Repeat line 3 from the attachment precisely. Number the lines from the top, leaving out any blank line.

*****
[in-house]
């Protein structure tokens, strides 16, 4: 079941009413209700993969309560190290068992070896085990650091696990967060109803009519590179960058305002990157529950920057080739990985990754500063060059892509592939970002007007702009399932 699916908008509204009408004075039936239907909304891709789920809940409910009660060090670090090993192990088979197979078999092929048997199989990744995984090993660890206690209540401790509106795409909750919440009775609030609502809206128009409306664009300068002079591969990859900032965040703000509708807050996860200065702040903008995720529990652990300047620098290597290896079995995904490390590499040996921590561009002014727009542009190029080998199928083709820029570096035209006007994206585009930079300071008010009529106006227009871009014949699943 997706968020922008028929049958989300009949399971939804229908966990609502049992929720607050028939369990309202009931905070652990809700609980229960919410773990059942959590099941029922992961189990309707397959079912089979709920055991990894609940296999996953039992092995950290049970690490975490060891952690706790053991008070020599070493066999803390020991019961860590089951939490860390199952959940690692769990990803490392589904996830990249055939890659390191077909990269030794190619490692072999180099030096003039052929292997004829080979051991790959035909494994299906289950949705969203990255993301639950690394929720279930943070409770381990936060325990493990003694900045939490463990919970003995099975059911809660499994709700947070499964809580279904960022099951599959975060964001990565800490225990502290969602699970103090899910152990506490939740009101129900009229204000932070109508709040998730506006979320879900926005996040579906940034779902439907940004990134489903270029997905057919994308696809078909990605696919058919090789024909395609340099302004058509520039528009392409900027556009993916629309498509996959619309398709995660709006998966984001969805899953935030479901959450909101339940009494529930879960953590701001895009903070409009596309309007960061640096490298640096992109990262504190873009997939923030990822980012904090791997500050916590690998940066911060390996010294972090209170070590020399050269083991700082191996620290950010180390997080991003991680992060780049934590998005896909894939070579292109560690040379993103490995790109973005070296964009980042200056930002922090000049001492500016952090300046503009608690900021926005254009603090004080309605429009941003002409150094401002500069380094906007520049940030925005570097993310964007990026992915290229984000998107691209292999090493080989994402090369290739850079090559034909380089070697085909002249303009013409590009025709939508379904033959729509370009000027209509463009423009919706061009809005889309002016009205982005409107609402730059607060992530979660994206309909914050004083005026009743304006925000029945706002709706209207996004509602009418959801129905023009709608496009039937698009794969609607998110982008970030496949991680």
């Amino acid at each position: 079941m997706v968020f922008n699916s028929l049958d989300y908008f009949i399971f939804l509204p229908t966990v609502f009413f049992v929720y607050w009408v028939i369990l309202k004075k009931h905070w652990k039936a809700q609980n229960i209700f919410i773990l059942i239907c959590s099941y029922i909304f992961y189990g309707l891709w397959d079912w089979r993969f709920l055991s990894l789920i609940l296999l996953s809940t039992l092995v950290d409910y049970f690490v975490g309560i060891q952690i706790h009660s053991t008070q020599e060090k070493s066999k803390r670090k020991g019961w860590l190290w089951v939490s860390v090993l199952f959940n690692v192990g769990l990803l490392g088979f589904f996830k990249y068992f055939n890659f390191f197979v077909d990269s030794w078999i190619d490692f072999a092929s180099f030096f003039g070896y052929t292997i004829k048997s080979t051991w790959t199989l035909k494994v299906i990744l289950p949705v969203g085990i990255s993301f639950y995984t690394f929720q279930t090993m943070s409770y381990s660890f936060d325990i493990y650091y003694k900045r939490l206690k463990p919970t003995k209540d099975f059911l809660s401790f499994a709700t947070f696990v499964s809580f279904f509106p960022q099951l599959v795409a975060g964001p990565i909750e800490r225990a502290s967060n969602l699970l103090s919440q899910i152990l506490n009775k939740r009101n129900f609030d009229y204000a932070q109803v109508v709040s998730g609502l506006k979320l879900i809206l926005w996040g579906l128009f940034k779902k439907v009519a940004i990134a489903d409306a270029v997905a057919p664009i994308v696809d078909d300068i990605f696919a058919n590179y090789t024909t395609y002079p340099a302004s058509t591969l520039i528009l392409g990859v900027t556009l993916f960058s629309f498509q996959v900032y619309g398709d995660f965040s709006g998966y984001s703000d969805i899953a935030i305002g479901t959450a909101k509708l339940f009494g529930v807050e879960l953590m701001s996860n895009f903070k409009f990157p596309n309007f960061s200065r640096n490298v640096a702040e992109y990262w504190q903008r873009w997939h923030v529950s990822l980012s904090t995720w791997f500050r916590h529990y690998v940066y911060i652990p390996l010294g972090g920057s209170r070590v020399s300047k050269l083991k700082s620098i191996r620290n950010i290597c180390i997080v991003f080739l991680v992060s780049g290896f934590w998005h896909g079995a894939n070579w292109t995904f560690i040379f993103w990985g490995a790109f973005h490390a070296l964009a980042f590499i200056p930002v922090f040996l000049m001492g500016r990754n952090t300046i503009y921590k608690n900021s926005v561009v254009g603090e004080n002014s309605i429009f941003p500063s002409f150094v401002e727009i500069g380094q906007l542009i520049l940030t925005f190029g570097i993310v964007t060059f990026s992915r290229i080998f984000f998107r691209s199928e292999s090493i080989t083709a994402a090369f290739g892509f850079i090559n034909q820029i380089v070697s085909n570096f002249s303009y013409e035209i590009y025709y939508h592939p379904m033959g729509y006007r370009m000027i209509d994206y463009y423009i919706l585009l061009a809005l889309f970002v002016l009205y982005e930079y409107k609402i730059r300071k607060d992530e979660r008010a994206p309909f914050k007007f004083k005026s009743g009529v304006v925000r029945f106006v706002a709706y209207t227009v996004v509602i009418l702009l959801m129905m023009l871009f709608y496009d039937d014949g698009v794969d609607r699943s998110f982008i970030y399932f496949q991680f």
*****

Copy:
């Amino acid at each position: 079941m997706v968020f922008n699916s028929l049958d989300y908008f009949i399971f939804l509204p229908t966990v609502f009413f049992v929720y607050w009408v028939i369990l309202k004075k009931h905070w652990k039936a809700q609980n229960i209700f919410i773990l059942i239907c959590s099941y029922i909304f992961y189990g309707l891709w397959d079912w089979r993969f709920l055991s990894l789920i609940l296999l996953s809940t039992l092995v950290d409910y049970f690490v975490g309560i060891q952690i706790h009660s053991t008070q020599e060090k070493s066999k803390r670090k020991g019961w860590l190290w089951v939490s860390v090993l199952f959940n690692v192990g769990l990803l490392g088979f589904f996830k990249y068992f055939n890659f390191f197979v077909d990269s030794w078999i190619d490692f072999a092929s180099f030096f003039g070896y052929t292997i004829k048997s080979t051991w790959t199989l035909k494994v299906i990744l289950p949705v969203g085990i990255s993301f639950y995984t690394f929720q279930t090993m943070s409770y381990s660890f936060d325990i493990y650091y003694k900045r939490l206690k463990p919970t003995k209540d099975f059911l809660s401790f499994a709700t947070f696990v499964s809580f279904f509106p960022q099951l599959v795409a975060g964001p990565i909750e800490r225990a502290s967060n969602l699970l103090s919440q899910i152990l506490n009775k939740r009101n129900f609030d009229y204000a932070q109803v109508v709040s998730g609502l506006k979320l879900i809206l926005w996040g579906l128009f940034k779902k439907v009519a940004i990134a489903d409306a270029v997905a057919p664009i994308v696809d078909d300068i990605f696919a058919n590179y090789t024909t395609y002079p340099a302004s058509t591969l520039i528009l392409g990859v900027t556009l993916f960058s629309f498509q996959v900032y619309g398709d995660f965040s709006g998966y984001s703000d969805i899953a935030i305002g479901t959450a909101k509708l339940f009494g529930v807050e879960l953590m701001s996860n895009f903070k409009f990157p596309n309007f960061s200065r640096n490298v640096a702040e992109y990262w504190q903008r873009w997939h923030v529950s990822l980012s904090t995720w791997f500050r916590h529990y690998v940066y911060i652990p390996l010294g972090g920057s209170r070590v020399s300047k050269l083991k700082s620098i191996r620290n950010i290597c180390i997080v991003f080739l991680v992060s780049g290896f934590w998005h896909g079995a894939n070579w292109t995904f560690i040379f993103w990985g490995a790109f973005h490390a070296l964009a980042f590499i200056p930002v922090f040996l000049m001492g500016r990754n952090t300046i503009y921590k608690n900021s926005v561009v254009g603090e004080n002014s309605i429009f941003p500063s002409f150094v401002e727009i500069g380094q906007l542009i520049l940030t925005f190029g570097i993310v964007t060059f990026s992915r290229i080998f984000f998107r691209s199928e292999s090493i080989t083709a994402a090369f290739g892509f850079i090559n034909q820029i380089v070697s085909n570096f002249s303009y013409e035209i590009y025709y939508h592939p379904m033959g729509y006007r370009m000027i209509d994206y463009y423009i919706l585009l061009a809005l889309f970002v002016l009205y982005e930079y409107k609402i730059r300071k607060d992530e979660r008010a994206p309909f914050k007007f004083k005026s009743g009529v304006v925000r029945f106006v706002a709706y209207t227009v996004v509602i009418l702009l959801m129905m023009l871009f709608y496009d039937d014949g698009v794969d609607r699943s998110f982008i970030y399932f496949q991680f």